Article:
This I call to mind, and therefore I have hope:

The steadfast love of the Lord never ceases;

His mercies never come to an end;

They are new every morning.

Great is Your faithfulness.

"The Lord is my portion," says my soul, "therefore I will hope in Him."

Lamentations 3:22-24

I need NEW. God's mercies have always been there for me, but I need new ones this morning. And they are there, waiting for me. Not only that, they are new every morning. I am dismayed at how faithless I can be--surely I had grown beyond that point? Surely I can't be that bad?! No, I hadn't. I can still be that bad. So I need to know that there will still be mercy for me when I fail.

And there is. So I can in fact have hope. And I can sing all day: "The Lord is my portion; therefore I will hope in Him."

Thank God.

Unwrapped this Tuesday with Emily at Chatting at the Sky

(images courtesy of Google Image Search)

Thursday, October 22

An autumn house tour

Julia at Hooked on Houses is doing a Tour of Homes, and I'm excited to participate. Here's a peek at our house, all dressed for autumn.

First, the front of the house. Our house is pretty good sized, but it's built on a hillside, so from the front it doesn't appear too big. This is one of the things I like about the house.

To the right of the front door is the seating area of my front porch, which I've tried to make into an outdoor living room. To see more of this space, click here.

Now come on in!

Here's the foyer. That's Cocoa the pound puppy pretending that she doesn't care that I'm taking pictures. Straight ahead is the living room; to the right is the dining room. On the left is my husband's study (that I failed to photograph in the daylight), the stairway, and a hall leading to the powder room and the master bedroom.

Here's the living room. I'll try to give you a 360 degree look at it.

This room is the trickiest room I've ever tried to decorate. It has lots of lovely elements. . . I love the fireplace and the built-in entertainment center and the built-in bookcases and all the French windows and doors. . . but all together it's a room with which I've struggled. If looking at the pictures gives you any wonderful ideas about space planning for this room, please share them with me! This really is an old-fashioned living room. We sit here and talk, or read, or watch TV together, or entertain guests. Definitely not a living room just for show, this is a room we live in. In fact, if you were in the room right now and could peek under the coffee table, you'd see my exercise stepper. I pull it out from under the coffee table every day and exercise while watching taped episodes of Designed to Sell. I don't want to sell my house, but watching the show keeps me motivated to cut down on clutter as much as possible.

From this angle you can see into the dining room to the right and into the kitchen straight ahead.

The kitchen is the thing that really sold us on this house. This is a working kitchen, believe me: I cook, my husband cooks, our middle son (an Alton Brown fan) cooks. Unfortunately, we have more cooking types than cleaning types, but oh well. To tell the truth, I've always kinda liked doing dishes. It's a good thing!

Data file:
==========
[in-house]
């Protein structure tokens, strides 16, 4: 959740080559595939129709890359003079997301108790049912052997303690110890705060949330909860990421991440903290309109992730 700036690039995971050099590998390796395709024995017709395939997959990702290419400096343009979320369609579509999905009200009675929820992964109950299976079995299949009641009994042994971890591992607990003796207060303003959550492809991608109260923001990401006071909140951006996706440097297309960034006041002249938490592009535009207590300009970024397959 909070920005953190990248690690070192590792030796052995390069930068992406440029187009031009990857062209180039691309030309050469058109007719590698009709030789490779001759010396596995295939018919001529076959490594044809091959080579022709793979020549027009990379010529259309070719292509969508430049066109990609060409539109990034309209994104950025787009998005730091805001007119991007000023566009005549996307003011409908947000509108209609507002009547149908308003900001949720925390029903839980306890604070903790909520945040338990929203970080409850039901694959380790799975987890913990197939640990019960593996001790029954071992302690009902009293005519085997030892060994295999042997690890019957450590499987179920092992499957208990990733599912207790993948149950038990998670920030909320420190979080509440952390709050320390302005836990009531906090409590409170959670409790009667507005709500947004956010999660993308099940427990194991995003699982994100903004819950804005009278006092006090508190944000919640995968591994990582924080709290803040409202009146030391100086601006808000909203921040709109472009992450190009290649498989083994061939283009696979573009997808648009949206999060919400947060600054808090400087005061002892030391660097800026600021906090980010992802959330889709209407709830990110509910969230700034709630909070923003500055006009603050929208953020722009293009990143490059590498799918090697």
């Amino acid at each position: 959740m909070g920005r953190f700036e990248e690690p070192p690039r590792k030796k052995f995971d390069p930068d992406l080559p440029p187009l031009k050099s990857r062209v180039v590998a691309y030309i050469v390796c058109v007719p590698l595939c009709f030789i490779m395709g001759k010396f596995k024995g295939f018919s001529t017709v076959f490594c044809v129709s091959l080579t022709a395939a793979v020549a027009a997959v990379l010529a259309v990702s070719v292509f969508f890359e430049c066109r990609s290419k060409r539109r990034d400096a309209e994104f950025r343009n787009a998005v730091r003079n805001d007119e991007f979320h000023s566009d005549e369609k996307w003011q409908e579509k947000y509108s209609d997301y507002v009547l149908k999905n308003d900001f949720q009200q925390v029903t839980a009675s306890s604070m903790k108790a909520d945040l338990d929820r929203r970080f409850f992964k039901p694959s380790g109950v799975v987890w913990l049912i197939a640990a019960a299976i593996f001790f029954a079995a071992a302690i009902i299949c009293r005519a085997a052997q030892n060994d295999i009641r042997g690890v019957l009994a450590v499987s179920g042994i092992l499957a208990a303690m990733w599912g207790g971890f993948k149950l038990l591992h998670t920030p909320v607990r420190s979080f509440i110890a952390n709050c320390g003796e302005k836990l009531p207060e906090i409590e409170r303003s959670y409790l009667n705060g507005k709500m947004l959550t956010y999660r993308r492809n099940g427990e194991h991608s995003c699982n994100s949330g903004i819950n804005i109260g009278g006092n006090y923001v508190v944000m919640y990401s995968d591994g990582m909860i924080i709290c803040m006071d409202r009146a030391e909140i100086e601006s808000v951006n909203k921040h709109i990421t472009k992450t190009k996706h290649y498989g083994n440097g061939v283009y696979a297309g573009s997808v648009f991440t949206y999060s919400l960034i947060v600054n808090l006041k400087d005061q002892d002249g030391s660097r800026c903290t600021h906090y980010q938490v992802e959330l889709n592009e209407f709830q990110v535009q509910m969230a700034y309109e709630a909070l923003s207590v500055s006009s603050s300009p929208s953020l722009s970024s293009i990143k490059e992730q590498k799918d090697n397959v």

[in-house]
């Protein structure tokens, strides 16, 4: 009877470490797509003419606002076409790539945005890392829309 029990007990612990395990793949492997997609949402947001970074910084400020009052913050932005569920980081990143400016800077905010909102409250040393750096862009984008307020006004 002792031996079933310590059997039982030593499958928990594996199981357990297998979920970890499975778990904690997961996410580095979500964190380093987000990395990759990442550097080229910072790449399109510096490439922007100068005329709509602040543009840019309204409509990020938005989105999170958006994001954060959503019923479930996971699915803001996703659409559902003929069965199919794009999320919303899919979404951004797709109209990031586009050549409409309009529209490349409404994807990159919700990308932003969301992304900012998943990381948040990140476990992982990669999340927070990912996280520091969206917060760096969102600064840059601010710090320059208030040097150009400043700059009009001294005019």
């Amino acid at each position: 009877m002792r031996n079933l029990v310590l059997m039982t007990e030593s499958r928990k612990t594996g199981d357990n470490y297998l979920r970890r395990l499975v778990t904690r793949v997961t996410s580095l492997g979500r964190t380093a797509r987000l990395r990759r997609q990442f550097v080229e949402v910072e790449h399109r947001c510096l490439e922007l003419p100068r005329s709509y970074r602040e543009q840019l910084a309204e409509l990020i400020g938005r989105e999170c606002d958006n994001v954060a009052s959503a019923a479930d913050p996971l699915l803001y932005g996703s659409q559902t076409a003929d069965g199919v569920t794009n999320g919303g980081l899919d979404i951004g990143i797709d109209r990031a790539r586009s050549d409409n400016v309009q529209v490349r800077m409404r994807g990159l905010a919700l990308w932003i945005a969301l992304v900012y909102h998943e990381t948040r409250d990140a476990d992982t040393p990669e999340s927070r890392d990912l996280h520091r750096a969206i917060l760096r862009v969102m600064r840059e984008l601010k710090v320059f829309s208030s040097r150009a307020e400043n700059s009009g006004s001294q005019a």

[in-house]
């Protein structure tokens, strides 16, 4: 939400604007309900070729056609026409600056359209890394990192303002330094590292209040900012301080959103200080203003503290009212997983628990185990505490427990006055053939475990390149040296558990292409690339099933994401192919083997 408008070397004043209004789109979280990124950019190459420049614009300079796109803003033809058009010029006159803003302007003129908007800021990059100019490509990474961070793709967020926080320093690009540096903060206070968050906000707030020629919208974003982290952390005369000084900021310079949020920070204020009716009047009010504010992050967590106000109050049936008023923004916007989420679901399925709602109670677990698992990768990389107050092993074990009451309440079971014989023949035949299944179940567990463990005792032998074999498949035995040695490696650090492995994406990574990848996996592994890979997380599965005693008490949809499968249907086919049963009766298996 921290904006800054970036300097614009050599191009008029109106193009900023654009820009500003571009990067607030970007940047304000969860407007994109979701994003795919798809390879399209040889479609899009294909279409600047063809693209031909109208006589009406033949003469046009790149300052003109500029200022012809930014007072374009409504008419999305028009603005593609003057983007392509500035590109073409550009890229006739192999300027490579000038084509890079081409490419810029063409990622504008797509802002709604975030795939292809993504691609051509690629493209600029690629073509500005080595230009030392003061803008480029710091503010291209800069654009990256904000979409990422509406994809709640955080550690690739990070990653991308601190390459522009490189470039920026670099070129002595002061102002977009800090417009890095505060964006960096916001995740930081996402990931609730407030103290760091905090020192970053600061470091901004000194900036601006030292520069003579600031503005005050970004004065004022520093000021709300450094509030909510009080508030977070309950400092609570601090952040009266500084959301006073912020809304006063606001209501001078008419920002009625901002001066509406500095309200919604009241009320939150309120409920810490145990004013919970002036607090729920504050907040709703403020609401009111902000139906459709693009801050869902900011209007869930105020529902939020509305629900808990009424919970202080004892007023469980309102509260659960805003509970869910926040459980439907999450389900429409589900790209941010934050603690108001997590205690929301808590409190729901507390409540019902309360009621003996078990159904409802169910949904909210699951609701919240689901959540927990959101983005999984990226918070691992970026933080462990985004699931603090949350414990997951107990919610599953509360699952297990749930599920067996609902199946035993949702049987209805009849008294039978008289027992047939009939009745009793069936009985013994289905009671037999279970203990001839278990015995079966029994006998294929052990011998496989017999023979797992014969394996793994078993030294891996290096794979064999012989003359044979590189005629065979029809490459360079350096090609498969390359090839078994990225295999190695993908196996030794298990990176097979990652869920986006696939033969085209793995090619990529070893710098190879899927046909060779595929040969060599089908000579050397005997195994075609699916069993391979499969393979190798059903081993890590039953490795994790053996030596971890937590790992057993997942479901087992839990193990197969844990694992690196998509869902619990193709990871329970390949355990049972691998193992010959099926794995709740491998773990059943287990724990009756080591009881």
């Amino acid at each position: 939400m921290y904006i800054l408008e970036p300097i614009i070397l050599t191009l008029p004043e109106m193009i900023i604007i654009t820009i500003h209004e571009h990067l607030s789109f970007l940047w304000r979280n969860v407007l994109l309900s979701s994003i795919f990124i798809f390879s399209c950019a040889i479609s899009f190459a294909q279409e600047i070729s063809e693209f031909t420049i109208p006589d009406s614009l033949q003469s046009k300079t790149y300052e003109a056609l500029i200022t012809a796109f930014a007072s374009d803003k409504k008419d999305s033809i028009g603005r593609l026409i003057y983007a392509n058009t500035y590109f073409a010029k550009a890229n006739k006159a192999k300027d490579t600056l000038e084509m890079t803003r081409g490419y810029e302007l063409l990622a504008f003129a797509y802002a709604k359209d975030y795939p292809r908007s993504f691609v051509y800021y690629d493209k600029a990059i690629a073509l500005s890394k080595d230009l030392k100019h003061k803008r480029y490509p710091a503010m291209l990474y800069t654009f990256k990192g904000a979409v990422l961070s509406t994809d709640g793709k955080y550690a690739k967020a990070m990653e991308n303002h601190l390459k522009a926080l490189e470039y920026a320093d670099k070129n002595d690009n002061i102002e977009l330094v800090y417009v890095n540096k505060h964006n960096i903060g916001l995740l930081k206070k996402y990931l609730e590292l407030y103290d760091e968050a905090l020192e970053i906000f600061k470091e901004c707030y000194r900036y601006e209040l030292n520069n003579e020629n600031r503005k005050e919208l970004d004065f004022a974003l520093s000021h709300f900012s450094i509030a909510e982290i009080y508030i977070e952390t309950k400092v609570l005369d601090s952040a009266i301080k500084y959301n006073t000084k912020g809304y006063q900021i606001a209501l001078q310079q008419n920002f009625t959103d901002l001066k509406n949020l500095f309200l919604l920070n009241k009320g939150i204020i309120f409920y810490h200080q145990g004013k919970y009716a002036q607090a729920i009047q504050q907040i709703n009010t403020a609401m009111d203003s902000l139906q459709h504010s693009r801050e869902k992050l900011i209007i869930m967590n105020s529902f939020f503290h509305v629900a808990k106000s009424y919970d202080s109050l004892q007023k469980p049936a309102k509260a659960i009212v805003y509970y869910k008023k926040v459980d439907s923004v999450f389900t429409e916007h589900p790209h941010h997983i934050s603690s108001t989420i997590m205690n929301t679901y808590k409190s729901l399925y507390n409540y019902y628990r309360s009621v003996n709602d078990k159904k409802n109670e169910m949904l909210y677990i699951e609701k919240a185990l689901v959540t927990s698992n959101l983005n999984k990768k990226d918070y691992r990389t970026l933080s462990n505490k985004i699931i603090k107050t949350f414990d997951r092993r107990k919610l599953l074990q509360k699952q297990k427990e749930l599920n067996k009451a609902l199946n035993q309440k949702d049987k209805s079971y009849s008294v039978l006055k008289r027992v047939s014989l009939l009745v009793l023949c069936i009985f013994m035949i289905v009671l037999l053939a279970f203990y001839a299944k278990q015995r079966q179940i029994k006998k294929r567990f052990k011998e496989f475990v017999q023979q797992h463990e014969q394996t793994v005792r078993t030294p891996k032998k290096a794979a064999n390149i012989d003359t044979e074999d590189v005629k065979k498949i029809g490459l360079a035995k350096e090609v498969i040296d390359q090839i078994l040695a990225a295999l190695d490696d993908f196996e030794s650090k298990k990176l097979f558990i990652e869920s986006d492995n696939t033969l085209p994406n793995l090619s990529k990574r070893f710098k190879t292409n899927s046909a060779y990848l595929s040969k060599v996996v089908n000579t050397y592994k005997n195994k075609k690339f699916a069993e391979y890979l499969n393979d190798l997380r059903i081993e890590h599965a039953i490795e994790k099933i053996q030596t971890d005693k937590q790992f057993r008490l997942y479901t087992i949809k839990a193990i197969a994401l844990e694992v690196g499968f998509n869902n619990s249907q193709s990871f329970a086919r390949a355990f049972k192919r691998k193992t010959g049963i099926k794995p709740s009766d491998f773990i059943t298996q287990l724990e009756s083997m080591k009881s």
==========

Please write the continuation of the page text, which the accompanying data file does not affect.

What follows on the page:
And from the kitchen/breakfast area you can make your way out to the screened porch, where we'll end our tour. I love the porch at this time of year--after a summer of keeping the door tightly locked so as to shut out the hot air, we can finally live on our porch again.

I wish you could come over for a cup of coffee or some apple cider. We could look at all my autumn decorations and enjoy this cool weather. Thanks for going on this little virtual tour with me!

Monday, October 19

DIY for someone else


It's obvious that there are lots of us interested in DIY projects. But why DIY? For me, it's usually to be able to have something that I want for less money than it would cost to buy the item or to hire someone to make it for me. But it's also because doing something myself is fun and rewarding. This past week I got to combine those two attributes into a fun DIY project for someone else--or, more precisely, for a group of someones.

I've mentioned that we're helping to start a new church. (By the way, if you're in Durham or Chapel Hill, North Carolina and searching for a good church, let me know!) One of the wonderful things about helping to start a church is that everyone gets to contribute to the effort. Everyone's gifts and talents are necessary. I think churches are always supposed to be that way, but the needs are most evident in a little fledgling group.

This past Sunday was our very first chance to meet on Sunday morning. We've been looking for quite awhile for space to meet on Sunday mornings, and we were finally able to rent space from a local elementary school. My job for our first Sunday morning service? To create a welcome table to greet folks as they entered the school building.

As you might imagine, my budget for doing this was pretty small. Our little church needs every dollar for more pressing needs than decor. So I sought to use more time than money and see what I could do.

First, the needs. I figured we needed a tablecloth to cover the standard cafeteria table. Then some kind of container to hold mints. (Does anyone else like to find a bowl of peppermints on a welcome table?) And finally a large flower arrangement of some kind.